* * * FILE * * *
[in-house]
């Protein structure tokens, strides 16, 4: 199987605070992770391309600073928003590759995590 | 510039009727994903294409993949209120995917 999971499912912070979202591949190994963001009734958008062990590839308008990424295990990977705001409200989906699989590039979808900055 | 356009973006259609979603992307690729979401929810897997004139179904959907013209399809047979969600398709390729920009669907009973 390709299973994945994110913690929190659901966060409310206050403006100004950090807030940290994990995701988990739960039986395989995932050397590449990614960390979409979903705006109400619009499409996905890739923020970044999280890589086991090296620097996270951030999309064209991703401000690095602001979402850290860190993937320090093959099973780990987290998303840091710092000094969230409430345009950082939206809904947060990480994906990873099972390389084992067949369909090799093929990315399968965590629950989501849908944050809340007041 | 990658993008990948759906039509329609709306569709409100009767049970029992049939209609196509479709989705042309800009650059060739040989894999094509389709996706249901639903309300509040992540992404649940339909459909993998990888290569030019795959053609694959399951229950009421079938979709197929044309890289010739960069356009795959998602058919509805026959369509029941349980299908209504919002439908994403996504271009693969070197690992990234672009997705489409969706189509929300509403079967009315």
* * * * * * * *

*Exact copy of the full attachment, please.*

[in-house]
């Protein structure tokens, strides 16, 4: 199987605070992770391309600073928003590759995590 | 510039009727994903294409993949209120995917 999971499912912070979202591949190994963001009734958008062990590839308008990424295990990977705001409200989906699989590039979808900055 | 356009973006259609979603992307690729979401929810897997004139179904959907013209399809047979969600398709390729920009669907009973 390709299973994945994110913690929190659901966060409310206050403006100004950090807030940290994990995701988990739960039986395989995932050397590449990614960390979409979903705006109400619009499409996905890739923020970044999280890589086991090296620097996270951030999309064209991703401000690095602001979402850290860190993937320090093959099973780990987290998303840091710092000094969230409430345009950082939206809904947060990480994906990873099972390389084992067949369909090799093929990315399968965590629950989501849908944050809340007041 | 990658993008990948759906039509329609709306569709409100009767049970029992049939209609196509479709989705042309800009650059060739040989894999094509389709996706249901639903309300509040992540992404649940339909459909993998990888290569030019795959053609694959399951229950009421079938979709197929044309890289010739960069356009795959998602058919509805026959369509029941349980299908209504919002439908994403996504271009693969070197690992990234672009997705489409969706189509929300509403079967009315």